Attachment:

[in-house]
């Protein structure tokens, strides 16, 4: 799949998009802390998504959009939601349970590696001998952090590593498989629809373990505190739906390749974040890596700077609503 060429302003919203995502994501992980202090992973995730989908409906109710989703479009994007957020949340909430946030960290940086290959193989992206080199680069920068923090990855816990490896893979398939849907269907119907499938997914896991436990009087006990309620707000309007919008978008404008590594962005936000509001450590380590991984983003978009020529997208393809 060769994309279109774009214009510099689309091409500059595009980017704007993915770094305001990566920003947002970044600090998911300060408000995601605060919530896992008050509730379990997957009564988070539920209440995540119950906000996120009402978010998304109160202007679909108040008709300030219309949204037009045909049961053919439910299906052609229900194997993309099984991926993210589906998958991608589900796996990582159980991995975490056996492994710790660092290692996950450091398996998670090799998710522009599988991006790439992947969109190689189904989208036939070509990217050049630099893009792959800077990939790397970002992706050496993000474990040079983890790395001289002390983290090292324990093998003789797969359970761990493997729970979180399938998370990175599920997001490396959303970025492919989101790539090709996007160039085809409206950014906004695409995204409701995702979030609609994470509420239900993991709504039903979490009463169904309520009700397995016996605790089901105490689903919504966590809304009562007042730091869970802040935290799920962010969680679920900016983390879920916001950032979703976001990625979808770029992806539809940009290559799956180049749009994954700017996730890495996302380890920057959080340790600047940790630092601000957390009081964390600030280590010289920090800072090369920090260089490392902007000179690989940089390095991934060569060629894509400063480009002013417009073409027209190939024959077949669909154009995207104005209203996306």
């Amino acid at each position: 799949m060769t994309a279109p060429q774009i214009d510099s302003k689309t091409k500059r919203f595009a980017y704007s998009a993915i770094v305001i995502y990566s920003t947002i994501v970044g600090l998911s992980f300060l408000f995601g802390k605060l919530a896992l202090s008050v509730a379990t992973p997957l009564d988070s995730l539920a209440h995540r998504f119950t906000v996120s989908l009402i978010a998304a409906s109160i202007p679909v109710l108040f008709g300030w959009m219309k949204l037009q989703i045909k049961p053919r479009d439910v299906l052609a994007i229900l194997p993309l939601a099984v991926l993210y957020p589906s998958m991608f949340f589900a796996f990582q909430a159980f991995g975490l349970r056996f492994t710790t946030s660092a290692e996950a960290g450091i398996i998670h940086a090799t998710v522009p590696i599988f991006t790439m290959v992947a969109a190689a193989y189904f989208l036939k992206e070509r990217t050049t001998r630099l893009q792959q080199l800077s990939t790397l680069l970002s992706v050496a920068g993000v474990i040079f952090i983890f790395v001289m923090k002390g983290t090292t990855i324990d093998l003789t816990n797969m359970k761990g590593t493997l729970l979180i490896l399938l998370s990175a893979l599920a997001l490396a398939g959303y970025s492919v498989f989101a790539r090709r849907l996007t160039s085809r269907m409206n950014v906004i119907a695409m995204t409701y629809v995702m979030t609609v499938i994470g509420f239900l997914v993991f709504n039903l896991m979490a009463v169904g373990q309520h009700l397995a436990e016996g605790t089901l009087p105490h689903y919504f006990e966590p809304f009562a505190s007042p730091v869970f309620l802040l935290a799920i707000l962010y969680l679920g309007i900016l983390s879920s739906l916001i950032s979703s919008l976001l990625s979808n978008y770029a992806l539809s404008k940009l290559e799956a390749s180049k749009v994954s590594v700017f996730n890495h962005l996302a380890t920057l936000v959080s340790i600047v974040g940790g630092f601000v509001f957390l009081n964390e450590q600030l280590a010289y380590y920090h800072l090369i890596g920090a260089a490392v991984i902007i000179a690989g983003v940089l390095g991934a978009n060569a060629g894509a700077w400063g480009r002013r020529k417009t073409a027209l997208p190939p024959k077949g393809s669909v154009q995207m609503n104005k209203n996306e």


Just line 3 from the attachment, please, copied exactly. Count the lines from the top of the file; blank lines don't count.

């Amino acid at each position: 799949m060769t994309a279109p060429q774009i214009d510099s302003k689309t091409k500059r919203f595009a980017y704007s998009a993915i770094v305001i995502y990566s920003t947002i994501v970044g600090l998911s992980f300060l408000f995601g802390k605060l919530a896992l202090s008050v509730a379990t992973p997957l009564d988070s995730l539920a209440h995540r998504f119950t906000v996120s989908l009402i978010a998304a409906s109160i202007p679909v109710l108040f008709g300030w959009m219309k949204l037009q989703i045909k049961p053919r479009d439910v299906l052609a994007i229900l194997p993309l939601a099984v991926l993210y957020p589906s998958m991608f949340f589900a796996f990582q909430a159980f991995g975490l349970r056996f492994t710790t946030s660092a290692e996950a960290g450091i398996i998670h940086a090799t998710v522009p590696i599988f991006t790439m290959v992947a969109a190689a193989y189904f989208l036939k992206e070509r990217t050049t001998r630099l893009q792959q080199l800077s990939t790397l680069l970002s992706v050496a920068g993000v474990i040079f952090i983890f790395v001289m923090k002390g983290t090292t990855i324990d093998l003789t816990n797969m359970k761990g590593t493997l729970l979180i490896l399938l998370s990175a893979l599920a997001l490396a398939g959303y970025s492919v498989f989101a790539r090709r849907l996007t160039s085809r269907m409206n950014v906004i119907a695409m995204t409701y629809v995702m979030t609609v499938i994470g509420f239900l997914v993991f709504n039903l896991m979490a009463v169904g373990q309520h009700l397995a436990e016996g605790t089901l009087p105490h689903y919504f006990e966590p809304f009562a505190s007042p730091v869970f309620l802040l935290a799920i707000l962010y969680l679920g309007i900016l983390s879920s739906l916001i950032s979703s919008l976001l990625s979808n978008y770029a992806l539809s404008k940009l290559e799956a390749s180049k749009v994954s590594v700017f996730n890495h962005l996302a380890t920057l936000v959080s340790i600047v974040g940790g630092f601000v509001f957390l009081n964390e450590q600030l280590a010289y380590y920090h800072l090369i890596g920090a260089a490392v991984i902007i000179a690989g983003v940089l390095g991934a978009n060569a060629g894509a700077w400063g480009r002013r020529k417009t073409a027209l997208p190939p024959k077949g393809s669909v154009q995207m609503n104005k209203n996306e």